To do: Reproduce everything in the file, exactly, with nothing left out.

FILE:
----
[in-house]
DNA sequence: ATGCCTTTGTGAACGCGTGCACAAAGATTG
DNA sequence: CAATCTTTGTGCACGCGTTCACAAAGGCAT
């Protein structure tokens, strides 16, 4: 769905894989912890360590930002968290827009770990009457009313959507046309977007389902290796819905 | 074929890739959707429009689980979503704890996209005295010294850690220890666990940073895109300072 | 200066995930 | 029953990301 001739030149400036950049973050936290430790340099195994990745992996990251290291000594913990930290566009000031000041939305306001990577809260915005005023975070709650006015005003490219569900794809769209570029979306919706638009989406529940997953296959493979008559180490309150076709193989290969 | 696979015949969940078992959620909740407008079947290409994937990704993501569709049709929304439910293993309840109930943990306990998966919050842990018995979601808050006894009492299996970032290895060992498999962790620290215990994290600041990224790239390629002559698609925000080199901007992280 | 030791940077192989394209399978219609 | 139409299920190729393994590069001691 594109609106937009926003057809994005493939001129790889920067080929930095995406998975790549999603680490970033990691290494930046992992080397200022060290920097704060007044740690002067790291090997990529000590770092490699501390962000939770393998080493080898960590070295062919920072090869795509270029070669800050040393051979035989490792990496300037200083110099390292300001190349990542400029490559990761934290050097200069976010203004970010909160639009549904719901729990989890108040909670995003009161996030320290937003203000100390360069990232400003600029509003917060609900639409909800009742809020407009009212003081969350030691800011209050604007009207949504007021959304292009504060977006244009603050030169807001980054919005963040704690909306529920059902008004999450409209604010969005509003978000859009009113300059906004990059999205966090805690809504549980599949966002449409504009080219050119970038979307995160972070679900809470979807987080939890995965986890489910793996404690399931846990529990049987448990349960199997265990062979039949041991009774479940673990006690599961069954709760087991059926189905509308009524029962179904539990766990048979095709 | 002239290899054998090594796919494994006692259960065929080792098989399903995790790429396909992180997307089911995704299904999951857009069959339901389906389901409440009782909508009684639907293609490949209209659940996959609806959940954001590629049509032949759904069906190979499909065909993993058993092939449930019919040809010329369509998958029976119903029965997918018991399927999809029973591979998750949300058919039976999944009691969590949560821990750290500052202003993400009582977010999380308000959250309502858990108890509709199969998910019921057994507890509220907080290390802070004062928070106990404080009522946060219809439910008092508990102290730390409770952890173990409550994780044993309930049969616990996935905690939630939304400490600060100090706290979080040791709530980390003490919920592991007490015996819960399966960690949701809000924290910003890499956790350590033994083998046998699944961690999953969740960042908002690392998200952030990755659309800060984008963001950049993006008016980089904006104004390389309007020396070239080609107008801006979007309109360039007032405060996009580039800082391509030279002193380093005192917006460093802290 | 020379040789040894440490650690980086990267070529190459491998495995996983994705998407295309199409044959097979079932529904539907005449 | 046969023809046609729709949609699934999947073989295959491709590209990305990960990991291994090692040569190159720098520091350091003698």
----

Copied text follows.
[in-house]
DNA sequence: ATGCCTTTGTGAACGCGTGCACAAAGATTG
DNA sequence: CAATCTTTGTGCACGCGTTCACAAAGGCAT
């Protein structure tokens, strides 16, 4: 769905894989912890360590930002968290827009770990009457009313959507046309977007389902290796819905 | 074929890739959707429009689980979503704890996209005295010294850690220890666990940073895109300072 | 200066995930 | 029953990301 001739030149400036950049973050936290430790340099195994990745992996990251290291000594913990930290566009000031000041939305306001990577809260915005005023975070709650006015005003490219569900794809769209570029979306919706638009989406529940997953296959493979008559180490309150076709193989290969 | 696979015949969940078992959620909740407008079947290409994937990704993501569709049709929304439910293993309840109930943990306990998966919050842990018995979601808050006894009492299996970032290895060992498999962790620290215990994290600041990224790239390629002559698609925000080199901007992280 | 030791940077192989394209399978219609 | 139409299920190729393994590069001691 594109609106937009926003057809994005493939001129790889920067080929930095995406998975790549999603680490970033990691290494930046992992080397200022060290920097704060007044740690002067790291090997990529000590770092490699501390962000939770393998080493080898960590070295062919920072090869795509270029070669800050040393051979035989490792990496300037200083110099390292300001190349990542400029490559990761934290050097200069976010203004970010909160639009549904719901729990989890108040909670995003009161996030320290937003203000100390360069990232400003600029509003917060609900639409909800009742809020407009009212003081969350030691800011209050604007009207949504007021959304292009504060977006244009603050030169807001980054919005963040704690909306529920059902008004999450409209604010969005509003978000859009009113300059906004990059999205966090805690809504549980599949966002449409504009080219050119970038979307995160972070679900809470979807987080939890995965986890489910793996404690399931846990529990049987448990349960199997265990062979039949041991009774479940673990006690599961069954709760087991059926189905509308009524029962179904539990766990048979095709 | 002239290899054998090594796919494994006692259960065929080792098989399903995790790429396909992180997307089911995704299904999951857009069959339901389906389901409440009782909508009684639907293609490949209209659940996959609806959940954001590629049509032949759904069906190979499909065909993993058993092939449930019919040809010329369509998958029976119903029965997918018991399927999809029973591979998750949300058919039976999944009691969590949560821990750290500052202003993400009582977010999380308000959250309502858990108890509709199969998910019921057994507890509220907080290390802070004062928070106990404080009522946060219809439910008092508990102290730390409770952890173990409550994780044993309930049969616990996935905690939630939304400490600060100090706290979080040791709530980390003490919920592991007490015996819960399966960690949701809000924290910003890499956790350590033994083998046998699944961690999953969740960042908002690392998200952030990755659309800060984008963001950049993006008016980089904006104004390389309007020396070239080609107008801006979007309109360039007032405060996009580039800082391509030279002193380093005192917006460093802290 | 020379040789040894440490650690980086990267070529190459491998495995996983994705998407295309199409044959097979079932529904539907005449 | 046969023809046609729709949609699934999947073989295959491709590209990305990960990991291994090692040569190159720098520091350091003698």